Tuesday, 19 November 2013

Books in between Mr B’s Reading Year: Rogue Male by Geoffrey Household (1939)

I first read this book aged 11 or 12, when it left me with an odd fascination for hollow ways and green lanes in the English landscape – picked up by others, including Hugh Thompson Green Road into the Trees, but more particularly Robert Macfarlane and his wonderful The Old Ways.  However, my schoolboy memory was also for a great adventure.  When this special reprinting in hardback by Mr B’s appeared (http://www.mrbsemporium.com/), how could we not get it?!  We are now the proud possessors of copy number 41 of a limited edition of 500. The Introduction is by Robert Macfarlane himself and describes a trip with Roger Deakin (Wildwood) to Dorset looking for the possible site in Rogue Male {just found Holloway (2013) describing that trip and more is out}! 

On a second reading, Rogue Male turned out to be a wonderful chameleon of a book.  OK it is a man’s book, but it has achieved something that is only rarely done – it is a boy’s adventure, an adult thriller, a spy story published on the eve of the Second World War in 1939, a nature study with insight into animal and human behaviour - all at the same time and in a relatively short book.  Cleverly, the writing uses described memory flashback, so that as the book proceeds, we learn more and more of the subject.  Written in the first person, the man who first lines up a foreign leader (clearly Hitler) in the crosshairs of his telescopic sight is an enigma.  We learn of his capture, suffering, escape to England, only to find his pursuers are close behind, notably the nasty but clever Quive-Smith. So to Dorset and old stamping grounds for me, as we head for a hidden holloway and an excavation to hide in, where Asmodeus the cat follows proceedings.  Ultimately, there is escape after an unwelcome end to the cat and fittingly Quive-Smith, with honour maintained in extremis, sadness for a lost love, before setting off for a final task.  A rare book indeed.

Dorset (2002)

Monday, 18 November 2013

Mr. B’s Reading Year No. 8: The Orphan Master’s Son by Adam Johnson (2012)

This a cracking read and a wonderfully full and complex story woven about Jun Do, the main character, and his life in North Korea.  It is a story about sacrifice, but it is a wonderful tale.  The environments and the lives may be bleak, in this totalitarian state, but they are human and carefully brought to life.  Starting as an orphan, he knows he is treated badly by the orphan master, but only because he is special.  He is clever, so he is trained in the army, and goes to work in the tunnels under the DMZ into South Korea.  He becomes at home and can fight in the dark.  Described only in snippets through the story, he undergoes pain training and learns to take terrible punishments.  He is bright and is selected to join a team of kidnappers, pinching people from Japan and South Korea, often for people with specific talents needed by the Pyonyang elite.  He learns foreign languages, especially Japanese and English.  Thus, he is sent to sea on a fishing trawler, where he listens to the radio traffic at night – including two American women rowing across the Pacific – and what turns out to be the International Space Station, where surprisingly Americans and Russians work and joke together.  How could that be possible?  Shortly after a run in with the US Navy, he fakes a terrible shark bite on his arm, to protect the trawler crew from summary posting to mining camps.  His language skills get him on a trip to Texas, where the “Minister” is a driver, the minder is the Minister and Jun Do as translator is mistaken by the US security as General Ga, the highest general in North Korea.  Treating his shark wounds, he is befriended.  Back home, Jun Do is sent to a prison mining camp, where it turns out the real General Ga is in charge of finding uranium for the state.  The characters Jun Do meets and the trying circumstances are very real.  When General Ga, a sadist, comes to visit, he sets about Jun Do underground.  However, Jun Do breaks the light, darkness is his friend and he gets rid of Ga and takes his place.  He escapes to Puyonyang and is slowly accepted by Ga’s wife Sun Moon and their two children.  Against a backdrop of bizarre brainwashing behaviour and grand designs to impress foreigners, escape to the US, torture and sacrifice complete this wonderful book - but for whom, you ask?  You will have to read it to find out.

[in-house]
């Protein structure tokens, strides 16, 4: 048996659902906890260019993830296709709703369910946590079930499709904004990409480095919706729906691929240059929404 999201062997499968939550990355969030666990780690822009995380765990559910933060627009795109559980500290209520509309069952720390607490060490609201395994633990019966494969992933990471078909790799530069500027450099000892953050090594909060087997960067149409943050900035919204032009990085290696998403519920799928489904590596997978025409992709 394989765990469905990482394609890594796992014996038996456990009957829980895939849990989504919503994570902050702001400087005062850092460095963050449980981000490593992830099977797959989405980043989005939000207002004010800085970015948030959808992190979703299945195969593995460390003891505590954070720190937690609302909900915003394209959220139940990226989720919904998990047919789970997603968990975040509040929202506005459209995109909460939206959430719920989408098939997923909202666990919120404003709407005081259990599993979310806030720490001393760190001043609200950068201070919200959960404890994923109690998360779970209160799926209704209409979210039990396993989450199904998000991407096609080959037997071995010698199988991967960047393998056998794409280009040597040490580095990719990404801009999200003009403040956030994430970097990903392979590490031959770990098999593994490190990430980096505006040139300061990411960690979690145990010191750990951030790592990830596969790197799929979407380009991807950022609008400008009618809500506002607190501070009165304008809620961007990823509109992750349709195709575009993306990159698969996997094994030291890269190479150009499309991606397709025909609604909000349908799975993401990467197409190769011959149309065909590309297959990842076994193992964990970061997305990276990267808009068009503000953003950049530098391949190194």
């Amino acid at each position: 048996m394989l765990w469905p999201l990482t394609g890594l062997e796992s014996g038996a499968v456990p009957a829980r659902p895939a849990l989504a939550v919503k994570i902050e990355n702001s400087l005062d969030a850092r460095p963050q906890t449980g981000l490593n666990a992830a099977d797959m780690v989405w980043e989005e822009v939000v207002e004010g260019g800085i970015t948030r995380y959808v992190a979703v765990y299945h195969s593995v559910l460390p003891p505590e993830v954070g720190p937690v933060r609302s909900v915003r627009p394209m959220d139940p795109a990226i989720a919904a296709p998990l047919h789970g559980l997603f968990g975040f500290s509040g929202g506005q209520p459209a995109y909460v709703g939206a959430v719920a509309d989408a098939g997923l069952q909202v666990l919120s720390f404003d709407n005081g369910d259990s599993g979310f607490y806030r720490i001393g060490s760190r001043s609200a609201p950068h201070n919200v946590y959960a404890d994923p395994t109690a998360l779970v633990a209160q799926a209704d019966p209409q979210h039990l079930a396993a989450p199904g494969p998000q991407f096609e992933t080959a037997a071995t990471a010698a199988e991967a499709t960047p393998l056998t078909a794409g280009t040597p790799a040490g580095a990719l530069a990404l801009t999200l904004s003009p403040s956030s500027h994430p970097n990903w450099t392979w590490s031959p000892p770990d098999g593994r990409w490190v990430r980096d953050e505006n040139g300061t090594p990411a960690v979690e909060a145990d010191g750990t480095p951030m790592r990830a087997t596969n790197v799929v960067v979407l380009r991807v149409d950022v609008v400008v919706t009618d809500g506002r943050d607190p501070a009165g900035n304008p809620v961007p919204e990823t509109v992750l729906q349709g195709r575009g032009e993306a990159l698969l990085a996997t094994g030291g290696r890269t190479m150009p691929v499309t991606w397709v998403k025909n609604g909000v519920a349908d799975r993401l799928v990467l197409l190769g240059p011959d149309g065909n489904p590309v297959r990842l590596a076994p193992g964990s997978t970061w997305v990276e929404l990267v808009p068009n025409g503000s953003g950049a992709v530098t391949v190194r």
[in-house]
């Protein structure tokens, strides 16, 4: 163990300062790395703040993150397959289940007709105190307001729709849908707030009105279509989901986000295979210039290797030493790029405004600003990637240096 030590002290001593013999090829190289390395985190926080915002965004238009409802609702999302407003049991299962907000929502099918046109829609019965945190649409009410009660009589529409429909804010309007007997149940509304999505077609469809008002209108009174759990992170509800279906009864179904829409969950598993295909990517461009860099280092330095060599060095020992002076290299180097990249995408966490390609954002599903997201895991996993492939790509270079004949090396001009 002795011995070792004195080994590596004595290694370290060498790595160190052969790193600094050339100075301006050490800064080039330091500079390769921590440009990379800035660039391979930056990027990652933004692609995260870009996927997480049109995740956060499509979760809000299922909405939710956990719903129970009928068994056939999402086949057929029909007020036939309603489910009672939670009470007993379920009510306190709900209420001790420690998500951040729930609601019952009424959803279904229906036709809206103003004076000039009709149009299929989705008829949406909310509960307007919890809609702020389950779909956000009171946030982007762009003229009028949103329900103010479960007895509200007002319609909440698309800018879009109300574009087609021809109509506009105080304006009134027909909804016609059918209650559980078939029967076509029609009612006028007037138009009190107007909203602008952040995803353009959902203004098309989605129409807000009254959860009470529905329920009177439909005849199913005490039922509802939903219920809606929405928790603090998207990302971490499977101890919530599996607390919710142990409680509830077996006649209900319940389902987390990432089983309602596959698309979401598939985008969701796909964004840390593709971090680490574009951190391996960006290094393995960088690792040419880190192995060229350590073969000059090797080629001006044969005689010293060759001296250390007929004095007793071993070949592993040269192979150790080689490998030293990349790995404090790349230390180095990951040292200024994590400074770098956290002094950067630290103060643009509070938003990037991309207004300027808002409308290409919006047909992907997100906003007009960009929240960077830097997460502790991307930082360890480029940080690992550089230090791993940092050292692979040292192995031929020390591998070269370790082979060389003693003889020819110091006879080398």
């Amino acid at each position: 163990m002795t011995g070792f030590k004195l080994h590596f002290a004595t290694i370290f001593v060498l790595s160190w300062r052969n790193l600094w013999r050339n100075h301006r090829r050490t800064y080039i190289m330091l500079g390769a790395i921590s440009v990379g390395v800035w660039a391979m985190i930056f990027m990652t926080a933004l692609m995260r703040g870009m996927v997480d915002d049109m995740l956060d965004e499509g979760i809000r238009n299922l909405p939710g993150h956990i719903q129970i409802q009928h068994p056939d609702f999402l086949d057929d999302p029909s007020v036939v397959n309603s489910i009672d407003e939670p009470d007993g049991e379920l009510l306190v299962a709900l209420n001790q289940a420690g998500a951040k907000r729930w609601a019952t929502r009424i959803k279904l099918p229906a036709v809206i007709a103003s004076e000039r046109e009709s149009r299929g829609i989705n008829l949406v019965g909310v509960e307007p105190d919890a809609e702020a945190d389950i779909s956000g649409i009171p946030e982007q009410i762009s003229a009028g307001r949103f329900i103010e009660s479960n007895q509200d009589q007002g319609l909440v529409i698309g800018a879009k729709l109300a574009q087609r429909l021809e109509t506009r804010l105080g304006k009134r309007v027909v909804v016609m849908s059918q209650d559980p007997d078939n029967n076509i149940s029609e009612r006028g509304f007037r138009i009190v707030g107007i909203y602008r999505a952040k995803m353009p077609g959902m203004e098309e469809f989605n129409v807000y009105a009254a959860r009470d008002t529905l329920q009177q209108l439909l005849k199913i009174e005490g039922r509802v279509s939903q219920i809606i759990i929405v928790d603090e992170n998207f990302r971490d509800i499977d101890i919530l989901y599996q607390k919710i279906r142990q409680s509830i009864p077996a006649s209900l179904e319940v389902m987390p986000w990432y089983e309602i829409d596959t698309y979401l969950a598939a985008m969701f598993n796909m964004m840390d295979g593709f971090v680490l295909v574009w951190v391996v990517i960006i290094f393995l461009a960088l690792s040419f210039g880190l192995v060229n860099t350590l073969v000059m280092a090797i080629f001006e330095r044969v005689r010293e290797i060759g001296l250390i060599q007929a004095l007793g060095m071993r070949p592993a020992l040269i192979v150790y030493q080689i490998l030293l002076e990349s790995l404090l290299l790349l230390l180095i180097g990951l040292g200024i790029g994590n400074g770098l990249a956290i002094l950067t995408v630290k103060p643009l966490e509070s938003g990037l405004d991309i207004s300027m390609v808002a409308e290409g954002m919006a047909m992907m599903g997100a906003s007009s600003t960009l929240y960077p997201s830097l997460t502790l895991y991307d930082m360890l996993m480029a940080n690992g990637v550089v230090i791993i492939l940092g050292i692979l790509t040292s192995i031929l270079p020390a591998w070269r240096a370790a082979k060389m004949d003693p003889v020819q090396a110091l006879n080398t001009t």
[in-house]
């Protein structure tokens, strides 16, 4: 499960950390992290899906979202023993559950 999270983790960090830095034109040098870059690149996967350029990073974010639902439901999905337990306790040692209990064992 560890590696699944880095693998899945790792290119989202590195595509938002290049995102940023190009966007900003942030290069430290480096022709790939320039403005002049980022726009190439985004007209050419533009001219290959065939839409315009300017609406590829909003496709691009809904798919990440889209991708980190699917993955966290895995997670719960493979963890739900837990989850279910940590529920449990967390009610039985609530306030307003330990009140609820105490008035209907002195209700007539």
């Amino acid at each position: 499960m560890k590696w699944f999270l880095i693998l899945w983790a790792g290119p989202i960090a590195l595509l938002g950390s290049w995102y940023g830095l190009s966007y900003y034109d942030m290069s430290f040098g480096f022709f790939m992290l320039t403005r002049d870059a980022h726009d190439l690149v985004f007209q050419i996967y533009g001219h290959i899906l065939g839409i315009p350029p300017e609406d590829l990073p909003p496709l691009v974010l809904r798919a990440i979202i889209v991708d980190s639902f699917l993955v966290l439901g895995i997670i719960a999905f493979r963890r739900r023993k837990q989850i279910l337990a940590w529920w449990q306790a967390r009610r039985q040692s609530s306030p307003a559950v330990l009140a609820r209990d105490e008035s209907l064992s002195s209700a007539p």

With Do-Soon Kim on the east side of S Korea, after visiting Jeju Island (2008)

NamDaeMun Market, Seoul, S Korea (2008)